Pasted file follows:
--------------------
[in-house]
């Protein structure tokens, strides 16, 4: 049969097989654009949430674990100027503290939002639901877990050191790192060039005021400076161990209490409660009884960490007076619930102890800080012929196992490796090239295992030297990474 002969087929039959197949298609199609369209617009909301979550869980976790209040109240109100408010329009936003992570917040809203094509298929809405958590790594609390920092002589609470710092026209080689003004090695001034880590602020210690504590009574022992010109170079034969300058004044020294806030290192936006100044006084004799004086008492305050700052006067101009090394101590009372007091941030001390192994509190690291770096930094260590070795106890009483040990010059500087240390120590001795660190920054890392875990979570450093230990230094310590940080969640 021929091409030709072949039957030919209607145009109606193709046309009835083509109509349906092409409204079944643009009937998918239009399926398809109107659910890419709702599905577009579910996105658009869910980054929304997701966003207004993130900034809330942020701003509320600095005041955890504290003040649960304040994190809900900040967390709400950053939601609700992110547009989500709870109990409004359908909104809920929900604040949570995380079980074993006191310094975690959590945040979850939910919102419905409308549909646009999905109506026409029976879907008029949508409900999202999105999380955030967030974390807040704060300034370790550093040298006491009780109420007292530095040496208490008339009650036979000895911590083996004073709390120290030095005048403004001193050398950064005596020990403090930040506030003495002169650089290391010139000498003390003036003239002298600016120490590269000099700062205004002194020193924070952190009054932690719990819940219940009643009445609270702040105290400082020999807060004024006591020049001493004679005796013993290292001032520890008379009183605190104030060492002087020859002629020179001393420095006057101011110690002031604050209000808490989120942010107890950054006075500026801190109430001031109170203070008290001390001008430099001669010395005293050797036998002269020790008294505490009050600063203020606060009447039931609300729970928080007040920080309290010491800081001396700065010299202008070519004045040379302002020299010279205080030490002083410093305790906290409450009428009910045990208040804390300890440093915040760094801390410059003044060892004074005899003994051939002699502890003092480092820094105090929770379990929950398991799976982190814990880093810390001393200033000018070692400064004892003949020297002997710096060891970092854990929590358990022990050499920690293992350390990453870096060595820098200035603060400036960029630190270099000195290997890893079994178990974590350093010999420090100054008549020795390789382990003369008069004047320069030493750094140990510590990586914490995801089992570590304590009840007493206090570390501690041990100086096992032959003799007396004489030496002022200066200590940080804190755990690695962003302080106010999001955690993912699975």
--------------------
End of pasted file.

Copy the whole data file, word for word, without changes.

[in-house]
């Protein structure tokens, strides 16, 4: 049969097989654009949430674990100027503290939002639901877990050191790192060039005021400076161990209490409660009884960490007076619930102890800080012929196992490796090239295992030297990474 002969087929039959197949298609199609369209617009909301979550869980976790209040109240109100408010329009936003992570917040809203094509298929809405958590790594609390920092002589609470710092026209080689003004090695001034880590602020210690504590009574022992010109170079034969300058004044020294806030290192936006100044006084004799004086008492305050700052006067101009090394101590009372007091941030001390192994509190690291770096930094260590070795106890009483040990010059500087240390120590001795660190920054890392875990979570450093230990230094310590940080969640 021929091409030709072949039957030919209607145009109606193709046309009835083509109509349906092409409204079944643009009937998918239009399926398809109107659910890419709702599905577009579910996105658009869910980054929304997701966003207004993130900034809330942020701003509320600095005041955890504290003040649960304040994190809900900040967390709400950053939601609700992110547009989500709870109990409004359908909104809920929900604040949570995380079980074993006191310094975690959590945040979850939910919102419905409308549909646009999905109506026409029976879907008029949508409900999202999105999380955030967030974390807040704060300034370790550093040298006491009780109420007292530095040496208490008339009650036979000895911590083996004073709390120290030095005048403004001193050398950064005596020990403090930040506030003495002169650089290391010139000498003390003036003239002298600016120490590269000099700062205004002194020193924070952190009054932690719990819940219940009643009445609270702040105290400082020999807060004024006591020049001493004679005796013993290292001032520890008379009183605190104030060492002087020859002629020179001393420095006057101011110690002031604050209000808490989120942010107890950054006075500026801190109430001031109170203070008290001390001008430099001669010395005293050797036998002269020790008294505490009050600063203020606060009447039931609300729970928080007040920080309290010491800081001396700065010299202008070519004045040379302002020299010279205080030490002083410093305790906290409450009428009910045990208040804390300890440093915040760094801390410059003044060892004074005899003994051939002699502890003092480092820094105090929770379990929950398991799976982190814990880093810390001393200033000018070692400064004892003949020297002997710096060891970092854990929590358990022990050499920690293992350390990453870096060595820098200035603060400036960029630190270099000195290997890893079994178990974590350093010999420090100054008549020795390789382990003369008069004047320069030493750094140990510590990586914490995801089992570590304590009840007493206090570390501690041990100086096992032959003799007396004489030496002022200066200590940080804190755990690695962003302080106010999001955690993912699975």